When at university I started to note some significant differences, particularly around exam time, when my male friends would seem supremely confident after exams, whereas I and my female friends would instantly agonise over the things we found too difficult. It took me a while to realise that this was a confidence gap rather than an ability gap, as the gender split was never evident after the results came out.
One of the most transformative things that made a difference to me, and stopped me being one of the “leaks” in the career pipeline, was when I was fortunate enough to secure a Royal Society University Research Fellowship at The University of Southampton at age 27.
This meant that I no longer had any job security issues, and that I knew I could pursue my dreams in science without sacrificing the choice to have a family. A few years later, when my husband and I had our first child, and I was working four days a week after my return to work, the director of the centre in which I was working spontaneously reframed my role as being full-time, while only requiring me to come in four days. The sense of feeling valued I got from gave me a huge boost and my team grew to over 25 people.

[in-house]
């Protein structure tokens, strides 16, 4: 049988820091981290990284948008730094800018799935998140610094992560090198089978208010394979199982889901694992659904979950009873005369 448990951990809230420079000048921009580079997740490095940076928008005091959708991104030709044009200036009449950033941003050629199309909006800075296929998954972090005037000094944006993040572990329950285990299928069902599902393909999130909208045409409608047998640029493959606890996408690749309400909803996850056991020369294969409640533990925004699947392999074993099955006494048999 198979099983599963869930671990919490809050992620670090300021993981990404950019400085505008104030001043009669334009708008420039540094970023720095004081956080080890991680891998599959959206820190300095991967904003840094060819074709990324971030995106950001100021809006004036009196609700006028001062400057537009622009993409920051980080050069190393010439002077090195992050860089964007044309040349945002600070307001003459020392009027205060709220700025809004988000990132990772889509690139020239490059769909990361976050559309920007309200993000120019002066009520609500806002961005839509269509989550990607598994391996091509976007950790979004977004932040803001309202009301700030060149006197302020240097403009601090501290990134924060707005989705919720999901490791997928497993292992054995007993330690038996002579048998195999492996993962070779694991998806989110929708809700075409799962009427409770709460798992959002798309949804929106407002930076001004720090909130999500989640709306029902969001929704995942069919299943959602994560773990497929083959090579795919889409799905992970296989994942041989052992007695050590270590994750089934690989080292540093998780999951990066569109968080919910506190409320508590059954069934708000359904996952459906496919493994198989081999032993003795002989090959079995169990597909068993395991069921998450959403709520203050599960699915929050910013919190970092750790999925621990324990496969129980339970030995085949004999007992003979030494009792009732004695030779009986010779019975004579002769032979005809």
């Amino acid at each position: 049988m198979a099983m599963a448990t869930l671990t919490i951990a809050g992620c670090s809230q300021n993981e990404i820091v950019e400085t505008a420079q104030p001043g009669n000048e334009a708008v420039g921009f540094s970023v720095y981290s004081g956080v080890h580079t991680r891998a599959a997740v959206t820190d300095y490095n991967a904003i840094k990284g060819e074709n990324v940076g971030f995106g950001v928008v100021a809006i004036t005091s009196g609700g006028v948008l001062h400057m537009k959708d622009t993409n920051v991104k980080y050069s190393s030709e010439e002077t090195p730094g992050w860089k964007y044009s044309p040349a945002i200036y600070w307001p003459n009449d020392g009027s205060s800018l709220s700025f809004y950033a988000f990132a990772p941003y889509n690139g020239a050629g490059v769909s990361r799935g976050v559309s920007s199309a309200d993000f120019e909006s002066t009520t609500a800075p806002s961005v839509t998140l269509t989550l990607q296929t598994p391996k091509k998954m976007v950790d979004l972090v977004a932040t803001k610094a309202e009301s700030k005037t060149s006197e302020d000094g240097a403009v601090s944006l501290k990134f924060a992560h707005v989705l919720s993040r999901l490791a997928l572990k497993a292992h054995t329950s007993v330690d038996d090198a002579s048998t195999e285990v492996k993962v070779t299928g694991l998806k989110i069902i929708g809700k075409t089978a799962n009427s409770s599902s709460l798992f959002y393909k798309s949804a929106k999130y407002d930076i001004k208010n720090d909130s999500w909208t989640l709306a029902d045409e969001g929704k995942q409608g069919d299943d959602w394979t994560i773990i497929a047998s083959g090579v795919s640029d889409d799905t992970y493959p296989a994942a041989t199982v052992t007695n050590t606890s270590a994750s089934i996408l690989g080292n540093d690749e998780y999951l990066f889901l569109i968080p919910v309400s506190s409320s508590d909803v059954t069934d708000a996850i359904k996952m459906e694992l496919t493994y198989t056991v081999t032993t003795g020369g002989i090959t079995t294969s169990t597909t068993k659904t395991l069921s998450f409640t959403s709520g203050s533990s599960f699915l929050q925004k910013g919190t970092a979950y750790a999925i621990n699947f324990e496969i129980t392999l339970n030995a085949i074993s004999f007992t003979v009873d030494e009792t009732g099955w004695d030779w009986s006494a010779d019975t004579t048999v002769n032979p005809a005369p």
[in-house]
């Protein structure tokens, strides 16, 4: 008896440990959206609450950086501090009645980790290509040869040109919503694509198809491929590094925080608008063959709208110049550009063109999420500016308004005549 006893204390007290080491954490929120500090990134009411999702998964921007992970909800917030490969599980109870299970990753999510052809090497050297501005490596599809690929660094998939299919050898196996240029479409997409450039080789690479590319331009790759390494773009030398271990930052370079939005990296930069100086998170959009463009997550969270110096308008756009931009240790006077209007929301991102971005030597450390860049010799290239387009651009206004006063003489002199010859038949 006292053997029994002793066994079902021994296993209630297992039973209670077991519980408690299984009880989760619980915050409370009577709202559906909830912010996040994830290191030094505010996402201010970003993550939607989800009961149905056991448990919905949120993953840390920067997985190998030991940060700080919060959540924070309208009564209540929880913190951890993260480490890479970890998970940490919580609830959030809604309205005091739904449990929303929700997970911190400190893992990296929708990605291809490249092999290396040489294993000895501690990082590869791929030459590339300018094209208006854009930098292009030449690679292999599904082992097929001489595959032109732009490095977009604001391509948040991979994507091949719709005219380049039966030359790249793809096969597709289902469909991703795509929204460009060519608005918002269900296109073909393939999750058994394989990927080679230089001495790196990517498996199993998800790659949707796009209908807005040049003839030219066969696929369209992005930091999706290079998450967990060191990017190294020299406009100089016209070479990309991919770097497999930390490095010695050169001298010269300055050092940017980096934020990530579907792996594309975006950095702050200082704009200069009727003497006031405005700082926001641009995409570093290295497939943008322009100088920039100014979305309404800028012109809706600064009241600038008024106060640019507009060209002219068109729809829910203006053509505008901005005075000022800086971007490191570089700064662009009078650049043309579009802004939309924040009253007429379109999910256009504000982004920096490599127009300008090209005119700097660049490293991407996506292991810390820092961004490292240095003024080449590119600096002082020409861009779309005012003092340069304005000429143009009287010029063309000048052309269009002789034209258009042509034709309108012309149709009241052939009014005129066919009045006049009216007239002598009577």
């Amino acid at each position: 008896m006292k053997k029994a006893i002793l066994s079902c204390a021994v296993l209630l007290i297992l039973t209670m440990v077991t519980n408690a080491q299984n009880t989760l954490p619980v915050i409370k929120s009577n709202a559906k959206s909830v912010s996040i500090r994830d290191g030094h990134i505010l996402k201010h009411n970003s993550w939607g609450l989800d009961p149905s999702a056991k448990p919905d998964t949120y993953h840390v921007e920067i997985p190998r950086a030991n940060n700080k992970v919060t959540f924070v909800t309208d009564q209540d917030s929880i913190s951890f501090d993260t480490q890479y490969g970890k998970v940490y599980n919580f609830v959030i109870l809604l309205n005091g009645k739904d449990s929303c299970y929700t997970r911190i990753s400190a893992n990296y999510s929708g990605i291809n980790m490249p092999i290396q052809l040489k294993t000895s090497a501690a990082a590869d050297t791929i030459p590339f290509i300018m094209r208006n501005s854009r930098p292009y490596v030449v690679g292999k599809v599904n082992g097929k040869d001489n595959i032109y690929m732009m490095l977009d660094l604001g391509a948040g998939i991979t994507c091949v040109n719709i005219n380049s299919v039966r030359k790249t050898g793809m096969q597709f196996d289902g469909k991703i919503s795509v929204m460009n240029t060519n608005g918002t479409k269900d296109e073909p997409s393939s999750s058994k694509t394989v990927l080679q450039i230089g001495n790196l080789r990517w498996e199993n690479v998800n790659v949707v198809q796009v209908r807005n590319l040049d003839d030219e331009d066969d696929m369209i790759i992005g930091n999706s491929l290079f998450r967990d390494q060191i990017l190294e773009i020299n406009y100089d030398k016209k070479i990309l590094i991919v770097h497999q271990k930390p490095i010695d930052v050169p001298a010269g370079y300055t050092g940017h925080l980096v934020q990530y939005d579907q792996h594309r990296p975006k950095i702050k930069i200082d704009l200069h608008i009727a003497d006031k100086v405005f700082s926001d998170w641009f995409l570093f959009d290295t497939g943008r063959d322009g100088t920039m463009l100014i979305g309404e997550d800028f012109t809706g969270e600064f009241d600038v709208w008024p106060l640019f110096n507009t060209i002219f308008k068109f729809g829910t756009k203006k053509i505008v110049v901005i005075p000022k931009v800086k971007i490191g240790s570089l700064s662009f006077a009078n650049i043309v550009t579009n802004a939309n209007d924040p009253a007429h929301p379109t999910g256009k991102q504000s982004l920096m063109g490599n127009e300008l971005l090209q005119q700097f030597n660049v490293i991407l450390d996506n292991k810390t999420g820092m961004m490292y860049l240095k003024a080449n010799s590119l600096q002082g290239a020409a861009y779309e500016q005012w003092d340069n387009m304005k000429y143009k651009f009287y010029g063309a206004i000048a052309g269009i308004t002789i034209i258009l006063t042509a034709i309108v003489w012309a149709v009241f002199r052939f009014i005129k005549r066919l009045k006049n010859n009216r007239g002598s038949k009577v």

It is a great joy being able to mentor emerging scientists, but it is sobering to reflect on the stark differences I have experienced in talking to these young scientists. The majority of the men have an attitude of “I’m enjoying myself, doing well, let’s see where this takes me”, whereas many of the women ask for some certainty that they will have job security into the future so they can contemplate parenthood.
It’s clear that while we certainly attract outstandingly capable women into STEM, we need to do something really different to keep them there. The current system, which typically involves a sequence of short term contracts, simply doesn’t work for many women, so they leave. We simply can’t afford to lose half of our talent pool if we want science and technology to play a major role in transforming Australia’s future.